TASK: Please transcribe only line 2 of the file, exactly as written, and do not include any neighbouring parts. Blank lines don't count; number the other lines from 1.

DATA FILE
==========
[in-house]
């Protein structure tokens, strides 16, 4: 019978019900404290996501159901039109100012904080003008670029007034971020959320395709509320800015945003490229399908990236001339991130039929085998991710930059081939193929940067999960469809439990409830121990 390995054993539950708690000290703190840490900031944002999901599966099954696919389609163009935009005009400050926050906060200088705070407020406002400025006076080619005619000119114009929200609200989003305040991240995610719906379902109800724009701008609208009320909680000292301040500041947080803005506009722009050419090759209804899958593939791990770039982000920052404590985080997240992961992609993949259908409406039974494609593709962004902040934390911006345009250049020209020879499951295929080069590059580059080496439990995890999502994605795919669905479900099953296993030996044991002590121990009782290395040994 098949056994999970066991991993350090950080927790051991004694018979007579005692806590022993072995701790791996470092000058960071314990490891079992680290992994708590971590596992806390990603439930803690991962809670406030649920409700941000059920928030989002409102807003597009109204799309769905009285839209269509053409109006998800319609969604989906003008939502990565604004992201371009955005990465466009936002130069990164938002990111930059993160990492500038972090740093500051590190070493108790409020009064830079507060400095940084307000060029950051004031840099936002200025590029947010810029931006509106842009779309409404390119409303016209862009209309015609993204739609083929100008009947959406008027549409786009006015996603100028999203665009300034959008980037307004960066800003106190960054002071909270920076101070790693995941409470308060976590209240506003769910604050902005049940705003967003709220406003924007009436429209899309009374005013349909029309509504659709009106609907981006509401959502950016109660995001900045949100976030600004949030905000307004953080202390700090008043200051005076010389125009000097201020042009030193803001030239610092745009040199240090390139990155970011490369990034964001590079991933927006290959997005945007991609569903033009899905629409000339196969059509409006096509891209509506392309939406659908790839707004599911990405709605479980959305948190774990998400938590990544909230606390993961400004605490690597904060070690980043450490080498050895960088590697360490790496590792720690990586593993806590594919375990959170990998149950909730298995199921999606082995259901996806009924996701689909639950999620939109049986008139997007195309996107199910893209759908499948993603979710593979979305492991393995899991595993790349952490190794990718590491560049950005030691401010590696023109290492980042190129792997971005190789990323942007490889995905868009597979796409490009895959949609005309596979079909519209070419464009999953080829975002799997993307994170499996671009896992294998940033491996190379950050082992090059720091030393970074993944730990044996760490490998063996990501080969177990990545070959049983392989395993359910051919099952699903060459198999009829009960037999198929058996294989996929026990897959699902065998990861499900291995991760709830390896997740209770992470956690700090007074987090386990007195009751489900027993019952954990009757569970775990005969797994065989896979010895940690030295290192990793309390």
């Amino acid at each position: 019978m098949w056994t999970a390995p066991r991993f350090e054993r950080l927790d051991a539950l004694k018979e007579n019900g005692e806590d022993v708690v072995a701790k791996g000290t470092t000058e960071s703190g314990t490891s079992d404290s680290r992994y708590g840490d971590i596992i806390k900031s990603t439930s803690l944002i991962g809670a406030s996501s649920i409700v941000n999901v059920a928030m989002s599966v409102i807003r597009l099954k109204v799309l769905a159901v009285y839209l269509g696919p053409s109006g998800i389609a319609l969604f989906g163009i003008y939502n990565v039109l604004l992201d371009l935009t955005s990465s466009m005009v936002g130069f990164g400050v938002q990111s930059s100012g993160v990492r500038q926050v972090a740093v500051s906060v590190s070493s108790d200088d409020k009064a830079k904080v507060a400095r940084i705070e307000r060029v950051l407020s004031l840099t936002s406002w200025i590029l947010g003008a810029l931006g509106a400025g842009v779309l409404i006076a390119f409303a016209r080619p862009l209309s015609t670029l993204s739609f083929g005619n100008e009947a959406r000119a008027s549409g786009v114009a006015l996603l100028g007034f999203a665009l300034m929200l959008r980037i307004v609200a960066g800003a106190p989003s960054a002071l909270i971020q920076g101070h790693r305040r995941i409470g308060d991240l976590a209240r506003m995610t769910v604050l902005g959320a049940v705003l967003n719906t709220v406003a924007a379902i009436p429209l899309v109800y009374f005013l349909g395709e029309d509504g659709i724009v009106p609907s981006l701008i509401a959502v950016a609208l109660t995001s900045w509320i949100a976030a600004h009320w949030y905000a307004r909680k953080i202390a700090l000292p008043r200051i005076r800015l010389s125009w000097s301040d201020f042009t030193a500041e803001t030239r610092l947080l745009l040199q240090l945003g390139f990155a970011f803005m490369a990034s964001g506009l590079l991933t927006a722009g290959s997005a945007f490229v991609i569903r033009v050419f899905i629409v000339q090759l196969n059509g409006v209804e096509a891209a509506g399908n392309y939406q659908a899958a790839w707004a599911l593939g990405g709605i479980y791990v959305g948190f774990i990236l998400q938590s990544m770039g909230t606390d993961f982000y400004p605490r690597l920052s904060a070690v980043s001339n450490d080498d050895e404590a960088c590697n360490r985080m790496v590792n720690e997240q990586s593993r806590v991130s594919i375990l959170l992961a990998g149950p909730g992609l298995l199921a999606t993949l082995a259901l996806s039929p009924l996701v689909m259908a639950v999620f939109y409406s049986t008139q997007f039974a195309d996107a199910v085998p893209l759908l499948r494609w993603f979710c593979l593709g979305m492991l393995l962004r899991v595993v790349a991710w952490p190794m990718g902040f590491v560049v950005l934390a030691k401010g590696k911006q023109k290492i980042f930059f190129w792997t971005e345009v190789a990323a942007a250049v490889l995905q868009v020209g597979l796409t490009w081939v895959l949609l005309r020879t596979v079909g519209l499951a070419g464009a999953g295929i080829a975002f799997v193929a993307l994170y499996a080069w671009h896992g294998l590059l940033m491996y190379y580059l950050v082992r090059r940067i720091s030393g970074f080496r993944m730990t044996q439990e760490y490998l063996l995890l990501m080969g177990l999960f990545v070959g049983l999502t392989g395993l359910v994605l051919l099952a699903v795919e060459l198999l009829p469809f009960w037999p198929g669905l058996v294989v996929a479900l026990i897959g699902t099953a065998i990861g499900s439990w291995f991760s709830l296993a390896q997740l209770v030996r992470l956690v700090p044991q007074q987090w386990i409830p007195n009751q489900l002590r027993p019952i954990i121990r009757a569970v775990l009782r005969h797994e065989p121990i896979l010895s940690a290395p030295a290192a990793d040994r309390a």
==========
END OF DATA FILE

């Protein structure tokens, strides 16, 4: 019978019900404290996501159901039109100012904080003008670029007034971020959320395709509320800015945003490229399908990236001339991130039929085998991710930059081939193929940067999960469809439990409830121990 390995054993539950708690000290703190840490900031944002999901599966099954696919389609163009935009005009400050926050906060200088705070407020406002400025006076080619005619000119114009929200609200989003305040991240995610719906379902109800724009701008609208009320909680000292301040500041947080803005506009722009050419090759209804899958593939791990770039982000920052404590985080997240992961992609993949259908409406039974494609593709962004902040934390911006345009250049020209020879499951295929080069590059580059080496439990995890999502994605795919669905479900099953296993030996044991002590121990009782290395040994 098949056994999970066991991993350090950080927790051991004694018979007579005692806590022993072995701790791996470092000058960071314990490891079992680290992994708590971590596992806390990603439930803690991962809670406030649920409700941000059920928030989002409102807003597009109204799309769905009285839209269509053409109006998800319609969604989906003008939502990565604004992201371009955005990465466009936002130069990164938002990111930059993160990492500038972090740093500051590190070493108790409020009064830079507060400095940084307000060029950051004031840099936002200025590029947010810029931006509106842009779309409404390119409303016209862009209309015609993204739609083929100008009947959406008027549409786009006015996603100028999203665009300034959008980037307004960066800003106190960054002071909270920076101070790693995941409470308060976590209240506003769910604050902005049940705003967003709220406003924007009436429209899309009374005013349909029309509504659709009106609907981006509401959502950016109660995001900045949100976030600004949030905000307004953080202390700090008043200051005076010389125009000097201020042009030193803001030239610092745009040199240090390139990155970011490369990034964001590079991933927006290959997005945007991609569903033009899905629409000339196969059509409006096509891209509506392309939406659908790839707004599911990405709605479980959305948190774990998400938590990544909230606390993961400004605490690597904060070690980043450490080498050895960088590697360490790496590792720690990586593993806590594919375990959170990998149950909730298995199921999606082995259901996806009924996701689909639950999620939109049986008139997007195309996107199910893209759908499948993603979710593979979305492991393995899991595993790349952490190794990718590491560049950005030691401010590696023109290492980042190129792997971005190789990323942007490889995905868009597979796409490009895959949609005309596979079909519209070419464009999953080829975002799997993307994170499996671009896992294998940033491996190379950050082992090059720091030393970074993944730990044996760490490998063996990501080969177990990545070959049983392989395993359910051919099952699903060459198999009829009960037999198929058996294989996929026990897959699902065998990861499900291995991760709830390896997740209770992470956690700090007074987090386990007195009751489900027993019952954990009757569970775990005969797994065989896979010895940690030295290192990793309390």